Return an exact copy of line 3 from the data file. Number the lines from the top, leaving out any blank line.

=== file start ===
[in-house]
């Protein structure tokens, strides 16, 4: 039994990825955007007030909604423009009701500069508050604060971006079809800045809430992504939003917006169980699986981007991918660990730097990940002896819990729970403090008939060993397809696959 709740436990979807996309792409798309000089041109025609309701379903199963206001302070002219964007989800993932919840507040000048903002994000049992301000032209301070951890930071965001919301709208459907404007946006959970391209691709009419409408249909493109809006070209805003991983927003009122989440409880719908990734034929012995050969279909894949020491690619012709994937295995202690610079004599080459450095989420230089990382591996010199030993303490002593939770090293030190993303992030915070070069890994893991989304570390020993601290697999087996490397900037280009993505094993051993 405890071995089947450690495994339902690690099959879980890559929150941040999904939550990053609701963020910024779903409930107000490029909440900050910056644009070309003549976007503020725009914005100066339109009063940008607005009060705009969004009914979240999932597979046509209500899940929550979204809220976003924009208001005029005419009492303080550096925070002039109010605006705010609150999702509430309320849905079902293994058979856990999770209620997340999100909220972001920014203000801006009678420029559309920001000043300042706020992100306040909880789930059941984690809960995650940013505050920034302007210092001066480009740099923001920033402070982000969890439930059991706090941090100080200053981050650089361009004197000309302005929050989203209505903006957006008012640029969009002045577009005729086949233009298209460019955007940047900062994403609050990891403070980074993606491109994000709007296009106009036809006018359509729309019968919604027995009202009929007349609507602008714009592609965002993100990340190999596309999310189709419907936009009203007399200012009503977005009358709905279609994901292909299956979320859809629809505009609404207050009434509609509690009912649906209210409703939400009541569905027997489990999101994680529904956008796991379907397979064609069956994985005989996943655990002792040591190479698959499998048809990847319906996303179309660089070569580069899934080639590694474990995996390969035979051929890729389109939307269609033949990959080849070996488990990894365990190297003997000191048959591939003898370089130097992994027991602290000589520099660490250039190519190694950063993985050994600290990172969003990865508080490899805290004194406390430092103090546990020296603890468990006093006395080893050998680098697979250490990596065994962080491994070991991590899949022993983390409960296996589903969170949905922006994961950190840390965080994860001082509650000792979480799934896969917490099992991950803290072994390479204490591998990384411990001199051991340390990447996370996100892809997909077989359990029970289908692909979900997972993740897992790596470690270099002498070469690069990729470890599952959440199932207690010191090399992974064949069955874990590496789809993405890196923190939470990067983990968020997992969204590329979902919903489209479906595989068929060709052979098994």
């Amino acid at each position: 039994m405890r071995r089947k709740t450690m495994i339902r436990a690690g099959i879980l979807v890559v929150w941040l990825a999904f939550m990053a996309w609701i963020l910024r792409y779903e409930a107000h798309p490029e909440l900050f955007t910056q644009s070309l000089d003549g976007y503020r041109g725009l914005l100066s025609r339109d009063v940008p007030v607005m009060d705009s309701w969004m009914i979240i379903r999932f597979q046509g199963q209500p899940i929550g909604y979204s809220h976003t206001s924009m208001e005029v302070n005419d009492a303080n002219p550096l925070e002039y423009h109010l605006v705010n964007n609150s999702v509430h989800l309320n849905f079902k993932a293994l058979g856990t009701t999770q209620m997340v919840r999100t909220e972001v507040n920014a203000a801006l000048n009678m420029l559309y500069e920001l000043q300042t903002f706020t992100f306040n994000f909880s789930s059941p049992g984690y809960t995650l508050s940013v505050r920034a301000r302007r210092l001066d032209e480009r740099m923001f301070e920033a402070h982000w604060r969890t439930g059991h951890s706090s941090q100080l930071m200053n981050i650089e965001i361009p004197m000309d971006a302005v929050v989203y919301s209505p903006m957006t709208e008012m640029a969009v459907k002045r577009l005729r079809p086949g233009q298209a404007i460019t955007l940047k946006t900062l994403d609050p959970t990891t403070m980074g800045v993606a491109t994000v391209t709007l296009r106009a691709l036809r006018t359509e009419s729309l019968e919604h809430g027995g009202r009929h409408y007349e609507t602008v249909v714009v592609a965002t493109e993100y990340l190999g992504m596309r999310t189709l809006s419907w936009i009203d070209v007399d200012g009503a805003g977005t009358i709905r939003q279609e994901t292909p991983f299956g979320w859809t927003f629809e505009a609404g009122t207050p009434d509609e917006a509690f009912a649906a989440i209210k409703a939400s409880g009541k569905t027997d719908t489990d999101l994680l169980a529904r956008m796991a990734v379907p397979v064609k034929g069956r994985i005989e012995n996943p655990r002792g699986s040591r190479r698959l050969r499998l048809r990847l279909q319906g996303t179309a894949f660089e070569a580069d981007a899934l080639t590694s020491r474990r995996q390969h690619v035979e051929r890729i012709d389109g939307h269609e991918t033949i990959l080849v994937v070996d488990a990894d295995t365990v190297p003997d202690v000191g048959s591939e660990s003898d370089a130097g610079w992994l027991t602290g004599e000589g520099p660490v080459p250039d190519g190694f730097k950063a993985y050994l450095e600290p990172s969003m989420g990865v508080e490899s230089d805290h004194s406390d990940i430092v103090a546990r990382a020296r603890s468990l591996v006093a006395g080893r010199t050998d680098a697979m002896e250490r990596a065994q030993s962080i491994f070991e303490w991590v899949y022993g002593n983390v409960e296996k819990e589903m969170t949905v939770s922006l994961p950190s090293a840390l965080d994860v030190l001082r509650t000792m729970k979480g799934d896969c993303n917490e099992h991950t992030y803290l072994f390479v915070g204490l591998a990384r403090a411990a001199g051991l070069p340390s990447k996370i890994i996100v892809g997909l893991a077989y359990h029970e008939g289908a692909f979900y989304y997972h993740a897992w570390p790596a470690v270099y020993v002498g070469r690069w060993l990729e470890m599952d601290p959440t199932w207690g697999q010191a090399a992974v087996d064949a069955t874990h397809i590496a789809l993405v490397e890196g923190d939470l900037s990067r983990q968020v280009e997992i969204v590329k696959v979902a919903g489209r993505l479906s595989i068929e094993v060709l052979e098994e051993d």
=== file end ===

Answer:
């Amino acid at each position: 039994m405890r071995r089947k709740t450690m495994i339902r436990a690690g099959i879980l979807v890559v929150w941040l990825a999904f939550m990053a996309w609701i963020l910024r792409y779903e409930a107000h798309p490029e909440l900050f955007t910056q644009s070309l000089d003549g976007y503020r041109g725009l914005l100066s025609r339109d009063v940008p007030v607005m009060d705009s309701w969004m009914i979240i379903r999932f597979q046509g199963q209500p899940i929550g909604y979204s809220h976003t206001s924009m208001e005029v302070n005419d009492a303080n002219p550096l925070e002039y423009h109010l605006v705010n964007n609150s999702v509430h989800l309320n849905f079902k993932a293994l058979g856990t009701t999770q209620m997340v919840r999100t909220e972001v507040n920014a203000a801006l000048n009678m420029l559309y500069e920001l000043q300042t903002f706020t992100f306040n994000f909880s789930s059941p049992g984690y809960t995650l508050s940013v505050r920034a301000r302007r210092l001066d032209e480009r740099m923001f301070e920033a402070h982000w604060r969890t439930g059991h951890s706090s941090q100080l930071m200053n981050i650089e965001i361009p004197m000309d971006a302005v929050v989203y919301s209505p903006m957006t709208e008012m640029a969009v459907k002045r577009l005729r079809p086949g233009q298209a404007i460019t955007l940047k946006t900062l994403d609050p959970t990891t403070m980074g800045v993606a491109t994000v391209t709007l296009r106009a691709l036809r006018t359509e009419s729309l019968e919604h809430g027995g009202r009929h409408y007349e609507t602008v249909v714009v592609a965002t493109e993100y990340l190999g992504m596309r999310t189709l809006s419907w936009i009203d070209v007399d200012g009503a805003g977005t009358i709905r939003q279609e994901t292909p991983f299956g979320w859809t927003f629809e505009a609404g009122t207050p009434d509609e917006a509690f009912a649906a989440i209210k409703a939400s409880g009541k569905t027997d719908t489990d999101l994680l169980a529904r956008m796991a990734v379907p397979v064609k034929g069956r994985i005989e012995n996943p655990r002792g699986s040591r190479r698959l050969r499998l048809r990847l279909q319906g996303t179309a894949f660089e070569a580069d981007a899934l080639t590694s020491r474990r995996q390969h690619v035979e051929r890729i012709d389109g939307h269609e991918t033949i990959l080849v994937v070996d488990a990894d295995t365990v190297p003997d202690v000191g048959s591939e660990s003898d370089a130097g610079w992994l027991t602290g004599e000589g520099p660490v080459p250039d190519g190694f730097k950063a993985y050994l450095e600290p990172s969003m989420g990865v508080e490899s230089d805290h004194s406390d990940i430092v103090a546990r990382a020296r603890s468990l591996v006093a006395g080893r010199t050998d680098a697979m002896e250490r990596a065994q030993s962080i491994f070991e303490w991590v899949y022993g002593n983390v409960e296996k819990e589903m969170t949905v939770s922006l994961p950190s090293a840390l965080d994860v030190l001082r509650t000792m729970k979480g799934d896969c993303n917490e099992h991950t992030y803290l072994f390479v915070g204490l591998a990384r403090a411990a001199g051991l070069p340390s990447k996370i890994i996100v892809g997909l893991a077989y359990h029970e008939g289908a692909f979900y989304y997972h993740a897992w570390p790596a470690v270099y020993v002498g070469r690069w060993l990729e470890m599952d601290p959440t199932w207690g697999q010191a090399a992974v087996d064949a069955t874990h397809i590496a789809l993405v490397e890196g923190d939470l900037s990067r983990q968020v280009e997992i969204v590329k696959v979902a919903g489209r993505l479906s595989i068929e094993v060709l052979e098994e051993d």